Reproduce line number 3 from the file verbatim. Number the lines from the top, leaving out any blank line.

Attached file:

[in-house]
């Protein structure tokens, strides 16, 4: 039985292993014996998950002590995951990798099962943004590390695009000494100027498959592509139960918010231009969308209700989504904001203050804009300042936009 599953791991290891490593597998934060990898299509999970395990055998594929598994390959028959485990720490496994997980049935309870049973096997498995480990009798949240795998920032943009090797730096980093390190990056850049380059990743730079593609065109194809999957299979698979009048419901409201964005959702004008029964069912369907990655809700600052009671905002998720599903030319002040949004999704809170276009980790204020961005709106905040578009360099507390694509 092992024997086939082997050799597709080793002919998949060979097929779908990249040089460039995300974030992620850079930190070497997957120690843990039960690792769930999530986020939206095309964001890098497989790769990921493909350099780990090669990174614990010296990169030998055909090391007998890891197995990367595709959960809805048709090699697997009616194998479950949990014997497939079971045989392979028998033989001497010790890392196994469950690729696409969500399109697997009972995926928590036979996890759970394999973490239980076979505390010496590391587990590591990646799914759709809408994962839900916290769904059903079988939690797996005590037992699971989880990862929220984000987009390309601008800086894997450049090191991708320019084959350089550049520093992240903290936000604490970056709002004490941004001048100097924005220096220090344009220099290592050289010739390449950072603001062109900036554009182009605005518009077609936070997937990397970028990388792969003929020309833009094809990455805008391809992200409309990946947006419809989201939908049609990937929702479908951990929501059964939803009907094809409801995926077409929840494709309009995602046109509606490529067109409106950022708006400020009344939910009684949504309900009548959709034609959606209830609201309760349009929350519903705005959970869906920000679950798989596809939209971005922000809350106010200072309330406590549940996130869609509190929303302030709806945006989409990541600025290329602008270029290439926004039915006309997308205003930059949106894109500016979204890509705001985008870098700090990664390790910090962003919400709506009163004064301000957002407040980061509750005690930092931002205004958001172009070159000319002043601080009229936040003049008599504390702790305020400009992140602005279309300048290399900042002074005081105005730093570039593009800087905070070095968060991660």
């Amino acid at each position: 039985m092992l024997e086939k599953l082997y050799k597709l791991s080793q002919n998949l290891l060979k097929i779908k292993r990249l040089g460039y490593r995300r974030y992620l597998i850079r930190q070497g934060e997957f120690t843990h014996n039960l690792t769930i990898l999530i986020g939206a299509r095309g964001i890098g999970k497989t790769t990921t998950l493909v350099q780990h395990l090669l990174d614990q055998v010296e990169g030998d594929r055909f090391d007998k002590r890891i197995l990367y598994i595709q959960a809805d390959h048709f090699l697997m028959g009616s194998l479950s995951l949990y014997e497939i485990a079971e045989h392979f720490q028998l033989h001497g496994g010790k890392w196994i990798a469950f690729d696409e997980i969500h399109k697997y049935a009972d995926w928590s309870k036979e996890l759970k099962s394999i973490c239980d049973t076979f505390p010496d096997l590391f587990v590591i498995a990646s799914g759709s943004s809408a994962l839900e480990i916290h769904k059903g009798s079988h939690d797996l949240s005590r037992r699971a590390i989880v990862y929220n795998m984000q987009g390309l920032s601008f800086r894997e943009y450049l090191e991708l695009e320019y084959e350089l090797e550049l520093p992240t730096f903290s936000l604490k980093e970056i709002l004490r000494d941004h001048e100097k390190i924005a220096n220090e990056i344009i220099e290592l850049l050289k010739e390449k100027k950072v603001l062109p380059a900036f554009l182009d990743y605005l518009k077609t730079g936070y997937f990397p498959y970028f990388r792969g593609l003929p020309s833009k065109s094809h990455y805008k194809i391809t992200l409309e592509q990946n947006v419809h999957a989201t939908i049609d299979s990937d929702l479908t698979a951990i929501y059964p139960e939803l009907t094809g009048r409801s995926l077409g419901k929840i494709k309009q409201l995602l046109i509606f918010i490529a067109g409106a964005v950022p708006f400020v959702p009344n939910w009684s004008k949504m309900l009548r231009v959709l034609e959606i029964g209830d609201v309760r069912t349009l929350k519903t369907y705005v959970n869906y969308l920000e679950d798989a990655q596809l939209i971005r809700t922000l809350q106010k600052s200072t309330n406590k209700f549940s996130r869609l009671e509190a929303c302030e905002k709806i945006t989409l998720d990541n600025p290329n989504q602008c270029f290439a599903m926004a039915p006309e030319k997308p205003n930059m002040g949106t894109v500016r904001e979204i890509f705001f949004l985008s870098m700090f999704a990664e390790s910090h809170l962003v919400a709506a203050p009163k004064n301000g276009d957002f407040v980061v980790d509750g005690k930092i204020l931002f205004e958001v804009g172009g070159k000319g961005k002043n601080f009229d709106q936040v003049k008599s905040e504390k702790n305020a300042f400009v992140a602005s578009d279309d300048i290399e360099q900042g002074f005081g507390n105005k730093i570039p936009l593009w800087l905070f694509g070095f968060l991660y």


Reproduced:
């Amino acid at each position: 039985m092992l024997e086939k599953l082997y050799k597709l791991s080793q002919n998949l290891l060979k097929i779908k292993r990249l040089g460039y490593r995300r974030y992620l597998i850079r930190q070497g934060e997957f120690t843990h014996n039960l690792t769930i990898l999530i986020g939206a299509r095309g964001i890098g999970k497989t790769t990921t998950l493909v350099q780990h395990l090669l990174d614990q055998v010296e990169g030998d594929r055909f090391d007998k002590r890891i197995l990367y598994i595709q959960a809805d390959h048709f090699l697997m028959g009616s194998l479950s995951l949990y014997e497939i485990a079971e045989h392979f720490q028998l033989h001497g496994g010790k890392w196994i990798a469950f690729d696409e997980i969500h399109k697997y049935a009972d995926w928590s309870k036979e996890l759970k099962s394999i973490c239980d049973t076979f505390p010496d096997l590391f587990v590591i498995a990646s799914g759709s943004s809408a994962l839900e480990i916290h769904k059903g009798s079988h939690d797996l949240s005590r037992r699971a590390i989880v990862y929220n795998m984000q987009g390309l920032s601008f800086r894997e943009y450049l090191e991708l695009e320019y084959e350089l090797e550049l520093p992240t730096f903290s936000l604490k980093e970056i709002l004490r000494d941004h001048e100097k390190i924005a220096n220090e990056i344009i220099e290592l850049l050289k010739e390449k100027k950072v603001l062109p380059a900036f554009l182009d990743y605005l518009k077609t730079g936070y997937f990397p498959y970028f990388r792969g593609l003929p020309s833009k065109s094809h990455y805008k194809i391809t992200l409309e592509q990946n947006v419809h999957a989201t939908i049609d299979s990937d929702l479908t698979a951990i929501y059964p139960e939803l009907t094809g009048r409801s995926l077409g419901k929840i494709k309009q409201l995602l046109i509606f918010i490529a067109g409106a964005v950022p708006f400020v959702p009344n939910w009684s004008k949504m309900l009548r231009v959709l034609e959606i029964g209830d609201v309760r069912t349009l929350k519903t369907y705005v959970n869906y969308l920000e679950d798989a990655q596809l939209i971005r809700t922000l809350q106010k600052s200072t309330n406590k209700f549940s996130r869609l009671e509190a929303c302030e905002k709806i945006t989409l998720d990541n600025p290329n989504q602008c270029f290439a599903m926004a039915p006309e030319k997308p205003n930059m002040g949106t894109v500016r904001e979204i890509f705001f949004l985008s870098m700090f999704a990664e390790s910090h809170l962003v919400a709506a203050p009163k004064n301000g276009d957002f407040v980061v980790d509750g005690k930092i204020l931002f205004e958001v804009g172009g070159k000319g961005k002043n601080f009229d709106q936040v003049k008599s905040e504390k702790n305020a300042f400009v992140a602005s578009d279309d300048i290399e360099q900042g002074f005081g507390n105005k730093i570039p936009l593009w800087l905070f694509g070095f968060l991660y």